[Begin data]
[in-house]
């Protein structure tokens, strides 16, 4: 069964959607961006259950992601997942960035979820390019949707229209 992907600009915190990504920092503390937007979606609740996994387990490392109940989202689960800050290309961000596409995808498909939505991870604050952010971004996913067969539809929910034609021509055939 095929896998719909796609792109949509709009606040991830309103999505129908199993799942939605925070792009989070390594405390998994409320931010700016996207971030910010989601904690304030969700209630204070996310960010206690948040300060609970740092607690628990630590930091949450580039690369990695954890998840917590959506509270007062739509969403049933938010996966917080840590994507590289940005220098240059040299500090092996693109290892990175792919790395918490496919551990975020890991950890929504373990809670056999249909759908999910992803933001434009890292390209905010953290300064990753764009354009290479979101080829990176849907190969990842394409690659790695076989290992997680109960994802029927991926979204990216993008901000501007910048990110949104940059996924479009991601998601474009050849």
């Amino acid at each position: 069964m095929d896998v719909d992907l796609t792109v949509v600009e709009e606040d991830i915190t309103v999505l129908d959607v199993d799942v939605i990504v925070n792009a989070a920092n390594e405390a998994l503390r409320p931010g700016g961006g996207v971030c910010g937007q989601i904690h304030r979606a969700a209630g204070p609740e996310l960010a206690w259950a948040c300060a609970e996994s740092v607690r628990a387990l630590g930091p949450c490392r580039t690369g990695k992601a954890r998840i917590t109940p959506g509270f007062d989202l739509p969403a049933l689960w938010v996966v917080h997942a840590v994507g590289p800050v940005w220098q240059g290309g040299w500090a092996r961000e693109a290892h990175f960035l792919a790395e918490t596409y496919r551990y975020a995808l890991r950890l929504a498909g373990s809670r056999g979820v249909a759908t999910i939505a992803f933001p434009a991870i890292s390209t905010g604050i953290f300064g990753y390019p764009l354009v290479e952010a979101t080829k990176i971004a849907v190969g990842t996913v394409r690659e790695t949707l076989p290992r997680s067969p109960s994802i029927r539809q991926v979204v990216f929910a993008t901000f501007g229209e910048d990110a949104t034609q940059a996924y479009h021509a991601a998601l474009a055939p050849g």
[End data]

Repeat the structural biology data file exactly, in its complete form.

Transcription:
[in-house]
């Protein structure tokens, strides 16, 4: 069964959607961006259950992601997942960035979820390019949707229209 992907600009915190990504920092503390937007979606609740996994387990490392109940989202689960800050290309961000596409995808498909939505991870604050952010971004996913067969539809929910034609021509055939 095929896998719909796609792109949509709009606040991830309103999505129908199993799942939605925070792009989070390594405390998994409320931010700016996207971030910010989601904690304030969700209630204070996310960010206690948040300060609970740092607690628990630590930091949450580039690369990695954890998840917590959506509270007062739509969403049933938010996966917080840590994507590289940005220098240059040299500090092996693109290892990175792919790395918490496919551990975020890991950890929504373990809670056999249909759908999910992803933001434009890292390209905010953290300064990753764009354009290479979101080829990176849907190969990842394409690659790695076989290992997680109960994802029927991926979204990216993008901000501007910048990110949104940059996924479009991601998601474009050849």
């Amino acid at each position: 069964m095929d896998v719909d992907l796609t792109v949509v600009e709009e606040d991830i915190t309103v999505l129908d959607v199993d799942v939605i990504v925070n792009a989070a920092n390594e405390a998994l503390r409320p931010g700016g961006g996207v971030c910010g937007q989601i904690h304030r979606a969700a209630g204070p609740e996310l960010a206690w259950a948040c300060a609970e996994s740092v607690r628990a387990l630590g930091p949450c490392r580039t690369g990695k992601a954890r998840i917590t109940p959506g509270f007062d989202l739509p969403a049933l689960w938010v996966v917080h997942a840590v994507g590289p800050v940005w220098q240059g290309g040299w500090a092996r961000e693109a290892h990175f960035l792919a790395e918490t596409y496919r551990y975020a995808l890991r950890l929504a498909g373990s809670r056999g979820v249909a759908t999910i939505a992803f933001p434009a991870i890292s390209t905010g604050i953290f300064g990753y390019p764009l354009v290479e952010a979101t080829k990176i971004a849907v190969g990842t996913v394409r690659e790695t949707l076989p290992r997680s067969p109960s994802i029927r539809q991926v979204v990216f929910a993008t901000f501007g229209e910048d990110a949104t034609q940059a996924y479009h021509a991601a998601l474009a055939p050849g």